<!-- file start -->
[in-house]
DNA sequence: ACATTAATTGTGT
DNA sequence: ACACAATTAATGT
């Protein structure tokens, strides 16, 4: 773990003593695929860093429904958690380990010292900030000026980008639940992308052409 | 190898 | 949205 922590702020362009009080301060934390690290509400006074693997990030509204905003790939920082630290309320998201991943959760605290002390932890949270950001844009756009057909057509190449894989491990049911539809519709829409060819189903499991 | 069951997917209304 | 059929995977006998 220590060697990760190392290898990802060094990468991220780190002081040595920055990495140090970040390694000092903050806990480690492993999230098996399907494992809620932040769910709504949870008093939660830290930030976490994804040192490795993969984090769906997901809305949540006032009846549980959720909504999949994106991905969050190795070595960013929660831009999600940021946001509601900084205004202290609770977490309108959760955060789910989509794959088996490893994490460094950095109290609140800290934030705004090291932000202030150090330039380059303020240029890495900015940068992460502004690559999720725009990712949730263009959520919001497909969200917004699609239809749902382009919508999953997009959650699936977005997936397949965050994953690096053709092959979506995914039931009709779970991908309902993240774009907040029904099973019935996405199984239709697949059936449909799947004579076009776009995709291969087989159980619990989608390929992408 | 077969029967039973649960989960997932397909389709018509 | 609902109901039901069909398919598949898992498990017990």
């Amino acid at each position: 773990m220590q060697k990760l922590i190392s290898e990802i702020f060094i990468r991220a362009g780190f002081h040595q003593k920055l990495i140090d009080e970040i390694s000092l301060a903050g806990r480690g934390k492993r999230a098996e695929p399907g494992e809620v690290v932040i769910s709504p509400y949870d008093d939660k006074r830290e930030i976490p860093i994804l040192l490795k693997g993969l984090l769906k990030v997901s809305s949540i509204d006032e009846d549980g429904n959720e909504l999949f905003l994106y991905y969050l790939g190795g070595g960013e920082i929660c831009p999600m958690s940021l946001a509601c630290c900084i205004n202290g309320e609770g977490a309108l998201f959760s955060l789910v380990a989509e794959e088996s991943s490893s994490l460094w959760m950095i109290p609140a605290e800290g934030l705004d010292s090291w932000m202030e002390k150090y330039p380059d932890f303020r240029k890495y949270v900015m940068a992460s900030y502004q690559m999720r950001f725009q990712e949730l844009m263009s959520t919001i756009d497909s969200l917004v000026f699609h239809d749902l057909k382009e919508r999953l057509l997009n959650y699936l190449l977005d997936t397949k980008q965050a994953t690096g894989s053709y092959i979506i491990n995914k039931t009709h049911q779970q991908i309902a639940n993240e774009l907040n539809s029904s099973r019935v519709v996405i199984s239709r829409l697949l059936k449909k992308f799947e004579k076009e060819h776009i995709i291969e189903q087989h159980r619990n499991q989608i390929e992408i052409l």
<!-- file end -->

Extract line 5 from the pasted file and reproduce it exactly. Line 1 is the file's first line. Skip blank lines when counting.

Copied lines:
């Amino acid at each position: 773990m220590q060697k990760l922590i190392s290898e990802i702020f060094i990468r991220a362009g780190f002081h040595q003593k920055l990495i140090d009080e970040i390694s000092l301060a903050g806990r480690g934390k492993r999230a098996e695929p399907g494992e809620v690290v932040i769910s709504p509400y949870d008093d939660k006074r830290e930030i976490p860093i994804l040192l490795k693997g993969l984090l769906k990030v997901s809305s949540i509204d006032e009846d549980g429904n959720e909504l999949f905003l994106y991905y969050l790939g190795g070595g960013e920082i929660c831009p999600m958690s940021l946001a509601c630290c900084i205004n202290g309320e609770g977490a309108l998201f959760s955060l789910v380990a989509e794959e088996s991943s490893s994490l460094w959760m950095i109290p609140a605290e800290g934030l705004d010292s090291w932000m202030e002390k150090y330039p380059d932890f303020r240029k890495y949270v900015m940068a992460s900030y502004q690559m999720r950001f725009q990712e949730l844009m263009s959520t919001i756009d497909s969200l917004v000026f699609h239809d749902l057909k382009e919508r999953l057509l997009n959650y699936l190449l977005d997936t397949k980008q965050a994953t690096g894989s053709y092959i979506i491990n995914k039931t009709h049911q779970q991908i309902a639940n993240e774009l907040n539809s029904s099973r019935v519709v996405i199984s239709r829409l697949l059936k449909k992308f799947e004579k076009e060819h776009i995709i291969e189903q087989h159980r619990n499991q989608i390929e992408i052409l």